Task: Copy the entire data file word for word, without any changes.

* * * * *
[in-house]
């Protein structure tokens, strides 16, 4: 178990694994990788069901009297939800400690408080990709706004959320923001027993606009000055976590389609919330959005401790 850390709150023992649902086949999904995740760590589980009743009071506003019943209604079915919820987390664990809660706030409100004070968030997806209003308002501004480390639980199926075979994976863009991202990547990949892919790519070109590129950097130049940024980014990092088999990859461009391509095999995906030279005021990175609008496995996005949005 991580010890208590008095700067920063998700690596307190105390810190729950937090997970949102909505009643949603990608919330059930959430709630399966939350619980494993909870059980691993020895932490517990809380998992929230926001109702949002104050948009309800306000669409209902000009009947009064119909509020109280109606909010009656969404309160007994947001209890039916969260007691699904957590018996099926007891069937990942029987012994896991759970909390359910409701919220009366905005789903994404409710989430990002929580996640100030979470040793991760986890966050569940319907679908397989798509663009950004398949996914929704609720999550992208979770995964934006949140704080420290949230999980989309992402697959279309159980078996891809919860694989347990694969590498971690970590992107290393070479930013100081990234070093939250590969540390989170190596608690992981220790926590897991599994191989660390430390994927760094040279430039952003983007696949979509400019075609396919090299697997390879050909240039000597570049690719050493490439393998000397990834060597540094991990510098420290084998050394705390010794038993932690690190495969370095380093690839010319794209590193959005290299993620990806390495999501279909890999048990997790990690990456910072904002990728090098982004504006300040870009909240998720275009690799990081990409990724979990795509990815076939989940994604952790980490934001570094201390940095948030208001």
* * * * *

[in-house]
């Protein structure tokens, strides 16, 4: 178990694994990788069901009297939800400690408080990709706004959320923001027993606009000055976590389609919330959005401790 850390709150023992649902086949999904995740760590589980009743009071506003019943209604079915919820987390664990809660706030409100004070968030997806209003308002501004480390639980199926075979994976863009991202990547990949892919790519070109590129950097130049940024980014990092088999990859461009391509095999995906030279005021990175609008496995996005949005 991580010890208590008095700067920063998700690596307190105390810190729950937090997970949102909505009643949603990608919330059930959430709630399966939350619980494993909870059980691993020895932490517990809380998992929230926001109702949002104050948009309800306000669409209902000009009947009064119909509020109280109606909010009656969404309160007994947001209890039916969260007691699904957590018996099926007891069937990942029987012994896991759970909390359910409701919220009366905005789903994404409710989430990002929580996640100030979470040793991760986890966050569940319907679908397989798509663009950004398949996914929704609720999550992208979770995964934006949140704080420290949230999980989309992402697959279309159980078996891809919860694989347990694969590498971690970590992107290393070479930013100081990234070093939250590969540390989170190596608690992981220790926590897991599994191989660390430390994927760094040279430039952003983007696949979509400019075609396919090299697997390879050909240039000597570049690719050493490439393998000397990834060597540094991990510098420290084998050394705390010794038993932690690190495969370095380093690839010319794209590193959005290299993620990806390495999501279909890999048990997790990690990456910072904002990728090098982004504006300040870009909240998720275009690799990081990409990724979990795509990815076939989940994604952790980490934001570094201390940095948030208001």